Fans of Ludwig van Beethoven may find his compositions heartfelt, but their sentiments may be more accurate than they realize.
An essay published in Perspectives in Biology and Medicine by Musicology Prof. Steven M. Whiting; Dr. Joel Howell, professor of history of medicine and Dr. Zachary D. Goldberger, cardiologist at the University of Washington School of Medicine, suggests that Beethoven’s music may have been influenced by his own heartbeat.
The essay examines the unusual rhythms found in some of Beethoven’s most famous compositions — such as sudden key changes or tempo changes — and speculates these irregular rhythms may mimic the arrhythmic rhythms of Beethoven’s own heart.
Whiting said the idea for the essay emerged out of interdisciplinary curiosity.
“It started because of two musically-inclined doctors and a musically-inclined musicologist who wondered together whether this visceral connection to his own heartbeat might add yet another dimension to Beethoven’s music,” he said.
The group studied the rhythmic patterns of several compositions of Beethoven, focusing in particular on passages that were both emotionally stimulating and rhythmically irregular.
These irregularities were striking, the authors wrote. Whiting said they compared electrocardiograms, which measure electrical activity of the heart, with the music. They concluded that Beethoven’s own cardiac arrhythmia, a condition that causes the heart to beat with an irregular rhythm, may have influenced some of the rhythms.
Beethoven has been linked with a host of other health problems as well, such as liver disease, kidney disease and deafness.
His deafness, the authors wrote in the essay, could have also contributed to a heightened sense of awareness of his own heartbeat.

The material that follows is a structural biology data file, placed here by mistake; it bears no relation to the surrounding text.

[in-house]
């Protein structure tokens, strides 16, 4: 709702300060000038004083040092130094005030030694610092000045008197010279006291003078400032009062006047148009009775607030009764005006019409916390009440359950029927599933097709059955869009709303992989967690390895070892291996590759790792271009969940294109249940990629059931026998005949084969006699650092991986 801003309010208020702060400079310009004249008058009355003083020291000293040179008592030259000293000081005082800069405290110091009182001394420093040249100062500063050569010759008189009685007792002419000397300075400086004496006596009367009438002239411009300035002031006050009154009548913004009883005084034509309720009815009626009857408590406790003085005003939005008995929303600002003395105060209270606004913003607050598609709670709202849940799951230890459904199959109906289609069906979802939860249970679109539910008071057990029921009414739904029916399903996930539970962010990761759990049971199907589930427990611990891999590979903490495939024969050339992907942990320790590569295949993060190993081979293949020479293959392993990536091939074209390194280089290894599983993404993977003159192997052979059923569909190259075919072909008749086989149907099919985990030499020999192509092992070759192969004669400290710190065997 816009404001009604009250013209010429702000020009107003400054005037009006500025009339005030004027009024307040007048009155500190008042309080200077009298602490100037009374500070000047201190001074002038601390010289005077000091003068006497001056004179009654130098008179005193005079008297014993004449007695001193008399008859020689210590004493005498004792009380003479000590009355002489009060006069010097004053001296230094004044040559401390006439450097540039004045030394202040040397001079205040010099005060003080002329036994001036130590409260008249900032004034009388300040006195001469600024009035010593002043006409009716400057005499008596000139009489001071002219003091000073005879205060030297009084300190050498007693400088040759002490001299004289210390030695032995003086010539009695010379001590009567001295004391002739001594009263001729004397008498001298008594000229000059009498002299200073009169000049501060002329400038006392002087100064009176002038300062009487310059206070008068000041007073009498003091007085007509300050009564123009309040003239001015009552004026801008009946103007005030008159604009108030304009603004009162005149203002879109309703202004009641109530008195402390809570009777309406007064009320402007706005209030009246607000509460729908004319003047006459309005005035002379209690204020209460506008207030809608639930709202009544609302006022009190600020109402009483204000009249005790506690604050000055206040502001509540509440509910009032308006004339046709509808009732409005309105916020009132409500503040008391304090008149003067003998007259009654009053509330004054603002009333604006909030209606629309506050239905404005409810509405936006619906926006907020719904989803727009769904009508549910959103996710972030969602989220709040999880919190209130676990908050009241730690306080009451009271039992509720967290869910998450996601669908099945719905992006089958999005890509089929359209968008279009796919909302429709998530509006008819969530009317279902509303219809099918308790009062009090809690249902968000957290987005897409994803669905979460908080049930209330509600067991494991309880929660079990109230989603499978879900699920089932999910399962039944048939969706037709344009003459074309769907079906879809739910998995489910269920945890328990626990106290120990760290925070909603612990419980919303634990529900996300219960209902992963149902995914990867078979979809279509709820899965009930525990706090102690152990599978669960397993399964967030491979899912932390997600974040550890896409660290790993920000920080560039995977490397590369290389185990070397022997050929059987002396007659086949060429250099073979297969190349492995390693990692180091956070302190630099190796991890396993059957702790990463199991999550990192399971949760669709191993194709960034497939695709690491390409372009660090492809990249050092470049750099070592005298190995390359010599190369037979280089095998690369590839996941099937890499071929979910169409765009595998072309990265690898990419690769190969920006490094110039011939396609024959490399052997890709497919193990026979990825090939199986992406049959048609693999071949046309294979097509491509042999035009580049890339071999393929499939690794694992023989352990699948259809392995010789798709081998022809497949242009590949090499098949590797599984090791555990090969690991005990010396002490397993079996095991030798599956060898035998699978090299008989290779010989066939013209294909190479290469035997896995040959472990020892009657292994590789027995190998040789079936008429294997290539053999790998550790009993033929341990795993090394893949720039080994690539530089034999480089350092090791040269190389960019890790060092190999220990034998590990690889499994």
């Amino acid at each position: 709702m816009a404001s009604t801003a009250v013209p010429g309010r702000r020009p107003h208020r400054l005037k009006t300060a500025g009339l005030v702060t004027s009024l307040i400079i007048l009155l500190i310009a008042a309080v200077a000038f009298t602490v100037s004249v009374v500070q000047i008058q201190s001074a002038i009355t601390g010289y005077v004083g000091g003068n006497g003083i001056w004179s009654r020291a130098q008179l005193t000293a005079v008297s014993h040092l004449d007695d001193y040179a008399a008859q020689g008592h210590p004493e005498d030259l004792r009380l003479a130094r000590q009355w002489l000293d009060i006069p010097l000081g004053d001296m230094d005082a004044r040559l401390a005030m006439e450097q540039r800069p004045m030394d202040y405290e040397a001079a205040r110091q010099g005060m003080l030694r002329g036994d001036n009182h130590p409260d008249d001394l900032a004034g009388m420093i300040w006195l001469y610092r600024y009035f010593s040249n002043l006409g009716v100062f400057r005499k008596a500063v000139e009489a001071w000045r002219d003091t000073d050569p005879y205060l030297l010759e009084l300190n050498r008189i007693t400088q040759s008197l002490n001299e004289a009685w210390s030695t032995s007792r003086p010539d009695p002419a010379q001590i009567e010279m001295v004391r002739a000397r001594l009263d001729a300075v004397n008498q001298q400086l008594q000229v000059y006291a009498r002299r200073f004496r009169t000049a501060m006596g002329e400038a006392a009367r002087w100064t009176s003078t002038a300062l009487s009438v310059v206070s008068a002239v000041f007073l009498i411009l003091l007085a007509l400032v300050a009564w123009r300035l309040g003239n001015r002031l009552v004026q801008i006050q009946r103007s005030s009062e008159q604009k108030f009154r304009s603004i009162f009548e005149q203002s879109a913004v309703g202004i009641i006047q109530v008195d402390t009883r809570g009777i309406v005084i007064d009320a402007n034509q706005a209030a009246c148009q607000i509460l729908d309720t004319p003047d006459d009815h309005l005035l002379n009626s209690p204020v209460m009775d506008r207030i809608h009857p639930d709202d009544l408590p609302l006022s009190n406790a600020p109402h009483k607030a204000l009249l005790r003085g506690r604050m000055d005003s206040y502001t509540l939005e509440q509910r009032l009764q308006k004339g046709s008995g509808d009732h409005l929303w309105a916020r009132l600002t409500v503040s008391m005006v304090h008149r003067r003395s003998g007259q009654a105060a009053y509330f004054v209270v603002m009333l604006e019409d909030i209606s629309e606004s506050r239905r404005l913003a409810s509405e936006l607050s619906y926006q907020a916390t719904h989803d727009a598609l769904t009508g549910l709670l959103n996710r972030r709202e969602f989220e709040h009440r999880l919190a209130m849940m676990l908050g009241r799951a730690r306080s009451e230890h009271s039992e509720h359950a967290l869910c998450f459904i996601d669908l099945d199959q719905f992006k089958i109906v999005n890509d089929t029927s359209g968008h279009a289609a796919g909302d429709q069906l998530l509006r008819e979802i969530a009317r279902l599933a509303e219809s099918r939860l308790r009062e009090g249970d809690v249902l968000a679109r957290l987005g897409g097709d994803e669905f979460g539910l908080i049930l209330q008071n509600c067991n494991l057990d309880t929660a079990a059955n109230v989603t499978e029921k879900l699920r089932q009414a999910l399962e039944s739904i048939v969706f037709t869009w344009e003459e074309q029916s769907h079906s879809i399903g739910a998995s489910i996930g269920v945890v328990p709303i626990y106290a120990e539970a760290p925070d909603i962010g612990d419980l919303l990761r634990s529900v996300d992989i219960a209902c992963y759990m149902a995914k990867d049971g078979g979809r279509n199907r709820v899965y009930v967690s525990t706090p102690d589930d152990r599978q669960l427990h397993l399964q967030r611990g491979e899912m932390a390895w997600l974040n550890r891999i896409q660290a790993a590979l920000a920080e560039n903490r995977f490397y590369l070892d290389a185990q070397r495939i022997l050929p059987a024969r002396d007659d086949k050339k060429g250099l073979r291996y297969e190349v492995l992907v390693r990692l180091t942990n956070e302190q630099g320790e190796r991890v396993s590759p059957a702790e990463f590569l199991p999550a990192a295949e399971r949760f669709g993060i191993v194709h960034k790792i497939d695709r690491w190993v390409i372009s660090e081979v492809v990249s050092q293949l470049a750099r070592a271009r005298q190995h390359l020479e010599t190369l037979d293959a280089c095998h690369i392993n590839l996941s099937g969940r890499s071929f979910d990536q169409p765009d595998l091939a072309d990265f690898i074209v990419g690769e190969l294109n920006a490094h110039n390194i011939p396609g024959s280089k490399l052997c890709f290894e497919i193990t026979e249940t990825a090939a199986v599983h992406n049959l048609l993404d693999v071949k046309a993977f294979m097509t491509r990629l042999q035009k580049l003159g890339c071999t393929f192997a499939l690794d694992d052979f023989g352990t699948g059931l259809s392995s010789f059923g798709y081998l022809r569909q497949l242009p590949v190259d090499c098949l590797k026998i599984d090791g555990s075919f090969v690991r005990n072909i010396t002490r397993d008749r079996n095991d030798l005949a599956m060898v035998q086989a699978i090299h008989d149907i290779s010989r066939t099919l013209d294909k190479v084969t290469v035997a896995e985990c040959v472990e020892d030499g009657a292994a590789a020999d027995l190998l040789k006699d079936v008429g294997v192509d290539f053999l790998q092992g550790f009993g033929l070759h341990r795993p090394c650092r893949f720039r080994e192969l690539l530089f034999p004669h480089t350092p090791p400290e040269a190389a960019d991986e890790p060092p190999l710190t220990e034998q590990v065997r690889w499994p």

“If you were to sit in silence for a while, you would become more aware of your heartbeat,” Howell said. “Beethoven’s world was silent.”
One of the passages studied, “Cavatina,” is a movement in Beethoven’s String Quartet in B-flat Major, Opus 130. It is the slow movement in the quartet and has been long recognized as exhibiting overwhelming emotional force. In the passage, the lower strings throb slow repeating notes, while the first violin is rhythmically unhinged from the lower voices.
“The passage is almost too distraught to align with them rhythmically,” Whiting said.
The emotion in the passage is deliberate. In fact, in the composer direction written for this passage is the word “beklemmt,” a German word that could be taken to mean “heavy of heart.” The phrase “heavy of heart” may not only refer to a psychological emotion, the authors wrote. It could also be referring to the pressure felt on the heart that is associated with cardiac arrhythmia.
“We talk about music being heartfelt, and it is interesting because in some cases, music might be literally heartfelt,” Howell said. “Music might literally reflect how your heart feels. Your heart beats continuously your entire life. That’s pretty amazing. You’re intimately related to your heartbeat, so it’s not surprising that it might make its way into great artists’ works.”